Monday, March 05, 2007


In this edition, Joe Klein releases his characteristics of right wing extremists.

Anyway, as his commenters try to explain to him over and over again, the point is that to the extent that the people Klein was trying to caricature with his list of left wing extremist characteristics actually exist (stipulating for sake of discussion at the moment that they do), they aren't members of congress, they don't have prominent positions in the Democratic party, they don't have columns in Time magazine, they don't get invited to discuss the issues on CNN or NPR, they don't write Op-Eds for the New York Times and, most relevant for this discussion, they aren't even prominent dirty fucking hippie bloggers.

On the flip side, the caricature he offers up of right wing extremists are members of Congress, prominent members of the Bush adminstration, run the Republican party, have columns in Time magazine, regularly come on CNN to discuss the issues, and pretty much define the right wing blogosphere.

Klein uses too many absolute qualifiers for either list to be especially helpful, but whether either caricature is especially apt I think we can understand who he is trying to describe. On one hand we have a bunch of people who have no voice in our politics or mainstream media, on the other hand we have lots of people who are pervasive in government and who occupy prominent media spots on a regular basis.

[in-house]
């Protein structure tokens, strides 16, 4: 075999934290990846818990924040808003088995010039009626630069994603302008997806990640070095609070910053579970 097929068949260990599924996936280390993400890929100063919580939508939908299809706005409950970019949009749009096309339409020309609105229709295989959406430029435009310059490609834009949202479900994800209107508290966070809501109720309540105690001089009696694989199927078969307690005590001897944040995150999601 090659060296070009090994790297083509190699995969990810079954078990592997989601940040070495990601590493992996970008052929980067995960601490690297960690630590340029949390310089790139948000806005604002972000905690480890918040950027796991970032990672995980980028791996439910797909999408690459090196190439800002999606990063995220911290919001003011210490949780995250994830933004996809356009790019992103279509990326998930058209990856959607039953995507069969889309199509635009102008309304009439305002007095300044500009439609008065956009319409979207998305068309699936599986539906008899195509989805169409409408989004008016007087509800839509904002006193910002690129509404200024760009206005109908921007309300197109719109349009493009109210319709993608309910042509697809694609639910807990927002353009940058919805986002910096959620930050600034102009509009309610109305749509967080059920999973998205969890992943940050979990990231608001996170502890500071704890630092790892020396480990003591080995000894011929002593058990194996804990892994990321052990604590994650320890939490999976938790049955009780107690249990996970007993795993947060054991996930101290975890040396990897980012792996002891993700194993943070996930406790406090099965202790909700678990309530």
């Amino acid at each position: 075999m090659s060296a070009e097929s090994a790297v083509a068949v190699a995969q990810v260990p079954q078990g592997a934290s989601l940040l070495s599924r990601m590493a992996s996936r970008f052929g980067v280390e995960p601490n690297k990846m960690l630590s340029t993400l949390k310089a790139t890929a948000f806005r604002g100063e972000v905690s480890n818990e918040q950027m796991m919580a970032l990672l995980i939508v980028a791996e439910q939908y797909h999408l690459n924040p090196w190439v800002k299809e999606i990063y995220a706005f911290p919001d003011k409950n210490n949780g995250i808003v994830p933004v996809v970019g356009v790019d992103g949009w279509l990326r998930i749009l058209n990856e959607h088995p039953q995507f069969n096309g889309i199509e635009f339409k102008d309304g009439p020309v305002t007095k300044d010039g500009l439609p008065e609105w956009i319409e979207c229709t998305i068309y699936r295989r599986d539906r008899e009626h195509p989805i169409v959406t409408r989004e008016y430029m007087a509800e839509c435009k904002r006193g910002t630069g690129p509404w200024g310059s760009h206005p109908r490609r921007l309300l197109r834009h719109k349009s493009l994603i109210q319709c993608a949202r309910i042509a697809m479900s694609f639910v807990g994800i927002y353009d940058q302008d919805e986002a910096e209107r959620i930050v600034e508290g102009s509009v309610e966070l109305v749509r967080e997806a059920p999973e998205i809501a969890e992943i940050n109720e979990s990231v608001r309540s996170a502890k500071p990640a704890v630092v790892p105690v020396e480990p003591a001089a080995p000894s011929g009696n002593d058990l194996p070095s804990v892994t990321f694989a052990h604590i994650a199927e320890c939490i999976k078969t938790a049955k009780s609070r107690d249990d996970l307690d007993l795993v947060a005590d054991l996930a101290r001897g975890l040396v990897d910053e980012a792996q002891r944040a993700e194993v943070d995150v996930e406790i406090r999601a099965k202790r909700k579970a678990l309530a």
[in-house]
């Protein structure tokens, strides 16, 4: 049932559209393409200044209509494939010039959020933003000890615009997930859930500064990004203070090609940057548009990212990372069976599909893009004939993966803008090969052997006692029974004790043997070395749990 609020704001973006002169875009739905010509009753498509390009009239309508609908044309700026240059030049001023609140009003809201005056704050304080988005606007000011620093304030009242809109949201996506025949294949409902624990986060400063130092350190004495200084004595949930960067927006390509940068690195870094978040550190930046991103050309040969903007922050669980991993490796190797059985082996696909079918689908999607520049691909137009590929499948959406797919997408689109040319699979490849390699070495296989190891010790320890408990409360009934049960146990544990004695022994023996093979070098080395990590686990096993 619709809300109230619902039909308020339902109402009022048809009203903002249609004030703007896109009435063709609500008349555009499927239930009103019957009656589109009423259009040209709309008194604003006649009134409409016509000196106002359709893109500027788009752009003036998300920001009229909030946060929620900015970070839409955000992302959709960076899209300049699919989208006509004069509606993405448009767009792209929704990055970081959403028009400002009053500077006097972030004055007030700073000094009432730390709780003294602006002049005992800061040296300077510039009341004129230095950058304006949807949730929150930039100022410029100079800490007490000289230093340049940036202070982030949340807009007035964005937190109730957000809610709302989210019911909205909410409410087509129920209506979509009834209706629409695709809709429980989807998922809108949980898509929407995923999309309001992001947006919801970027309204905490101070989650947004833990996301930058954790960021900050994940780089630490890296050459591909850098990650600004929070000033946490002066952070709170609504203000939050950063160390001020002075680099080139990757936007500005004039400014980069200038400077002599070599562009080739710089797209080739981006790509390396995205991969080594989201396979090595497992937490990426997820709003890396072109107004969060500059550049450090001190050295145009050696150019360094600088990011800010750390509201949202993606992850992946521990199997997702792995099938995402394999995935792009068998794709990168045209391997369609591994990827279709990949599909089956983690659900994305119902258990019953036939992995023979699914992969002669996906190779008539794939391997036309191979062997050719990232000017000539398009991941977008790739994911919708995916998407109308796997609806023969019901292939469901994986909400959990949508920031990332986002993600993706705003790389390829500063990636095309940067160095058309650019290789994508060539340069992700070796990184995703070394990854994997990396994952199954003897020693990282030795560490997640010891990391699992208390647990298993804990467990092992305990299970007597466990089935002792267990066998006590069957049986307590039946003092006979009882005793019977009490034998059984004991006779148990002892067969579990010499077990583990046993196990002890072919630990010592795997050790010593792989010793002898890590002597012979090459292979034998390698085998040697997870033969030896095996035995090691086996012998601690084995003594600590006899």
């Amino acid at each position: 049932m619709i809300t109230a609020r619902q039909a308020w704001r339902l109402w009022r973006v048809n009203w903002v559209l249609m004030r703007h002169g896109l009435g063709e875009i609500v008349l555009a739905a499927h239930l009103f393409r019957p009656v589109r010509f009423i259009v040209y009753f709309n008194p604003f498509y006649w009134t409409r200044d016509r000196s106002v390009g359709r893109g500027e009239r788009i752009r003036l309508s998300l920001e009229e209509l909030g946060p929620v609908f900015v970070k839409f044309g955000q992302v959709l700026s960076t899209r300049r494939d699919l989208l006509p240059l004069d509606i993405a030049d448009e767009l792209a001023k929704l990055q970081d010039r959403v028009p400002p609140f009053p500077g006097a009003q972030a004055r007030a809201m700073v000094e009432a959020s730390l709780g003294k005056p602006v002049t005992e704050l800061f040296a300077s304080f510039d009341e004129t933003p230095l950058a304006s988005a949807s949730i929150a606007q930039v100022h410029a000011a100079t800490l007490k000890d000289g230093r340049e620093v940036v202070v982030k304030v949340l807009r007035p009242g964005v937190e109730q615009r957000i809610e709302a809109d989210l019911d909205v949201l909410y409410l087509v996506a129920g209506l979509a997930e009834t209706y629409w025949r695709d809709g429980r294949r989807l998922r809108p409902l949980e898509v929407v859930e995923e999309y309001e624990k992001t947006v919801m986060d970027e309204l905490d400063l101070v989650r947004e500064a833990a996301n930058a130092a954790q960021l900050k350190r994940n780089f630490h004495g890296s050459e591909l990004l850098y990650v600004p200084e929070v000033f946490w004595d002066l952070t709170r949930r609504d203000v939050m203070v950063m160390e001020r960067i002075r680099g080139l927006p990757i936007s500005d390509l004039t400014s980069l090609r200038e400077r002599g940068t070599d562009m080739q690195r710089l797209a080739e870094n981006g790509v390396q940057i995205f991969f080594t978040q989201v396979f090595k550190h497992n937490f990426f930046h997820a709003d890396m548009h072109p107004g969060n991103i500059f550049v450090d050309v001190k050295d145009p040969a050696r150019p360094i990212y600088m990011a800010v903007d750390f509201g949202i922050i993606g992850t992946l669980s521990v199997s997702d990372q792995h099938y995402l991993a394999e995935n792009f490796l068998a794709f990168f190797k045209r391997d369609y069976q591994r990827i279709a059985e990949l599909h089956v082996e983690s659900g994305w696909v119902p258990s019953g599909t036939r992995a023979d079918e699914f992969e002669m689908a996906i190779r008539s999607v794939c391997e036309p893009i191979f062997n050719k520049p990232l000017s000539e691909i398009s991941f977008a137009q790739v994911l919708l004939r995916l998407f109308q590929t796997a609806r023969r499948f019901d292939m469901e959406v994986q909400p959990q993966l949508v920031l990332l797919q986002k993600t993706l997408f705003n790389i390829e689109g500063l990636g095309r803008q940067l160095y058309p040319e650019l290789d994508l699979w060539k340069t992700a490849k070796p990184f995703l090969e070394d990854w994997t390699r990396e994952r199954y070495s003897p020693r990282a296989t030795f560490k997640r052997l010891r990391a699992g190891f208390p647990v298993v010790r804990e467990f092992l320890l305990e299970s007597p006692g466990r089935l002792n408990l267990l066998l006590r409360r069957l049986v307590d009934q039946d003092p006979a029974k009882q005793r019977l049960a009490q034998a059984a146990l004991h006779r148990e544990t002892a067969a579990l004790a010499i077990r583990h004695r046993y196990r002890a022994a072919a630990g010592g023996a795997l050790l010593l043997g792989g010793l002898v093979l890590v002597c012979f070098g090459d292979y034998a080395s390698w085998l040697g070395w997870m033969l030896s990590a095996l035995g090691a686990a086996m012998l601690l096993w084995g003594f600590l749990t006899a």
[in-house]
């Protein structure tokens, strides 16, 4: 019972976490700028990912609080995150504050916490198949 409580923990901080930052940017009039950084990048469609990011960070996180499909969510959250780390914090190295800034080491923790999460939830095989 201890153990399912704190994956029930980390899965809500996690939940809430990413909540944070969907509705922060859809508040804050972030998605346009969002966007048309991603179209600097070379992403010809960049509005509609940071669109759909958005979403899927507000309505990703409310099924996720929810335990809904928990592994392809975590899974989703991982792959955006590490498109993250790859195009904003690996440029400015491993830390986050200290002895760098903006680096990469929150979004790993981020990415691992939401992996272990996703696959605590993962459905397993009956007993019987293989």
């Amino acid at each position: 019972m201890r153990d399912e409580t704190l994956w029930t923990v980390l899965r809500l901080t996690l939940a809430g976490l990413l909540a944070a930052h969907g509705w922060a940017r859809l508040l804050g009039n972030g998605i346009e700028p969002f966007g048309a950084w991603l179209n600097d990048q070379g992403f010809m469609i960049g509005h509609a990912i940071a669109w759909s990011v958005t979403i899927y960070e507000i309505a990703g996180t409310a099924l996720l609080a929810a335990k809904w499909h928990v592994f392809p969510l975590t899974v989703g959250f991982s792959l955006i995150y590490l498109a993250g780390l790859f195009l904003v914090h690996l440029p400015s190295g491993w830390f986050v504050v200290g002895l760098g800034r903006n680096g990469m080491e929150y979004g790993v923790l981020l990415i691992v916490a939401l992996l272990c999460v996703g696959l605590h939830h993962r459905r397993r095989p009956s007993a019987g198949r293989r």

Which is why, years and years later, people like me don't understand why the "liberal" pundits in the mainstream media too often spend more of their time swatting at powerless potentially phantom people who have no political power, rather than pointing their rhetorical guns at the people who actually have power.

...adding, it isn't central but I'm curious about his assertion that right wingers believe there are "inferior religions." While there are certainly genuinely open people who believe in the "many religions/many paths to God" kind of worldview, I wager that the vast majority of religious people in this country believe that there are "inferior religions." I appreciate that we try to have a tolerant society free of religious discrimination, but for believers the things that they actually believe are, you know, important. Few believe in the "all religions are equally good except atheism" picture our mainstream religious discourse strains to suggest. Large numbers of people say the won't vote for a Mormon. Are they all right wing extremists?